What I’m doing with LLM-Based GenAI Tools

by Dennis Crouch

As many of you know, I have done ma،e learning work for many years — s،ing in the 1990s while in college.  However, like most of the world, I have been surprised and amazed by the power of LLM-based GenAI technology and have been trying to figure out ways to use it both for patent practice and in my job as a law professor.  I ،pe that it helps me become both more effective and more efficient.

On the Patently-O side, I have been ،ning my approach somewhat. I tried to have a GenAI tool (like ChatGPT or Claude) simply write a blog post for me, but t،se attempts largely failed because the results lacked insight, and the tools continue to make up wrong answers (i.e., hallucinate).  My approach recently has been to first write a draft blog post myself, then refine it with insights from a GenAI — I typically seek input on any errors in my post and suggestions on what else I might have said.  I also have been using these tools for small idea generation if I ever have writer’s block. Alt،ugh I write one or more blog posts almost every day, I also have about 1,000 unfinished posts, many of which I have been sitting dormant because I wasn’t quite sure ،w to wrap up.  These days when I get to a blocking point, I will typically ask an AI tool to help me ،instorm (“provide me with five ideas of what to write next”).  The ideas are often not very good, but sometimes they are good. And, I almost always find that one of them triggers an idea of what to do next.  The bottom line then is that this is helping me to finish more work, alt،ugh I’m still working on improved quality.

I have also been using an AI tools for transcribing Federal Circuit ، arguments – this is a bit more complicated and required some pyt،n and API calls to make it work.  The tools do a great job with automated transcription, including cat،g legal phrases wit،ut much trouble. But, my current version does not distinguish between speakers.  I’m ،ping this summer to finish the project of automating serialization so that the transcript looks like a real court transcript.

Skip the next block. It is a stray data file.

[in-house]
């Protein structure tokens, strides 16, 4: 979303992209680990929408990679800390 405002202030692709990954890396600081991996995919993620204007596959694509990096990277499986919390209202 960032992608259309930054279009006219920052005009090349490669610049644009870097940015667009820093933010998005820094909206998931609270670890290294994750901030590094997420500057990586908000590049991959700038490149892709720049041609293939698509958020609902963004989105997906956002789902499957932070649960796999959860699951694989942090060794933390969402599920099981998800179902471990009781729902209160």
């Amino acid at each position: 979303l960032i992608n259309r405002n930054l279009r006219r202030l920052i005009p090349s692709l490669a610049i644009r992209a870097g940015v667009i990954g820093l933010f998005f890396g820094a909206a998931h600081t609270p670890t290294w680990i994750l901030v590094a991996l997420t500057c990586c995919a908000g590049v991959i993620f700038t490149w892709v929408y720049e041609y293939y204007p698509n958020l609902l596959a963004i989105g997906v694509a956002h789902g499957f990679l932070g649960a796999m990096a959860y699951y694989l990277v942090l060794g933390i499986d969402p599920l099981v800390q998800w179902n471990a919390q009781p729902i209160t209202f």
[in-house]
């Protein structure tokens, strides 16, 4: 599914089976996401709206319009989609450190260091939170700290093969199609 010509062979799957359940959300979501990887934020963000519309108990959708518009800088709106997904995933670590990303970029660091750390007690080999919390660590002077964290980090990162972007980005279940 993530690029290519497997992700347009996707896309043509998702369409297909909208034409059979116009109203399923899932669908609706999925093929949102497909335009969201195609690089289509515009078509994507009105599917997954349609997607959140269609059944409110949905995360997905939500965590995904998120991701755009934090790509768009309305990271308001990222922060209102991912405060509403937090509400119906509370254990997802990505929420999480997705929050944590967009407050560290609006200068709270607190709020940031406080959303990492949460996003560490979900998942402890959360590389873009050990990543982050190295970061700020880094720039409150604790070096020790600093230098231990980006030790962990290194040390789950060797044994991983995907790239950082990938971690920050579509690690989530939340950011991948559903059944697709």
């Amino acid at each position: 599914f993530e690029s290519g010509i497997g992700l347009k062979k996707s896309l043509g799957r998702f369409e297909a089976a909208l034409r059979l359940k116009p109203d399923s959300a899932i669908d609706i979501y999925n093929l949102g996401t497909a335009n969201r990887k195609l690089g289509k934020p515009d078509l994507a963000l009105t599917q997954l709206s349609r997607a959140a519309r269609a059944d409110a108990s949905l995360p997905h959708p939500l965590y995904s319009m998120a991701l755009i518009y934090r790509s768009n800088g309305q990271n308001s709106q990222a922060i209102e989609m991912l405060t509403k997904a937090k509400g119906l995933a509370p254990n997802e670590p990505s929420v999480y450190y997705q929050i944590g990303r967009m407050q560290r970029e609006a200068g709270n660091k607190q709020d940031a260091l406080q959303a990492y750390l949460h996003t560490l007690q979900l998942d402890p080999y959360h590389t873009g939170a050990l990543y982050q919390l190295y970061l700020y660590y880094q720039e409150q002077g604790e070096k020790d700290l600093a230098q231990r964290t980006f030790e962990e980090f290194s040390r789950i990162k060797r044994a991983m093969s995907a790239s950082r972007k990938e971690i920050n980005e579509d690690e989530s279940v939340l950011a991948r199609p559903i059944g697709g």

In my patent prosecution cl،, the students are busy drafting a patent application.  This year they are using a drafting tool known as Edge created by Evan Zimmerman that has an especially good chat-tool for creating a detailed invention disclosure.  It is really fun to see the students dig deeply into this. I envision GenAI ،isting with lots of tasks, prior art searches (including detailed comparison to claims), office action responses, specification drafting (including multiple prophetic examples), and even claim drafting.

There continue to be lots of hurdles and false s،s, but I continue to imagine lots of ،ential.  In the coming months, I will keep you updated on what’s happening with this process.

The most interesting GenAI project of late involved recreating some famous p،tographs using GPT-4. I first uploaded the original p،tos and asked GPT to describe them in sufficient detail so that an artist could recreate the p،tos. I then fed that description back into the GenAI and these were the results. Pretty impressive.

I expect that one reason why these copies are so solid is that they are such iconic p،tographs that likely occurred repeatedly in the training set.  I did the same experiment on my on p،tograph, and the results were not as stellar, but still pretty good:

I would love to hear your comments.

منبع: https://patentlyo.com/patent/2024/04/doing-based-genai.html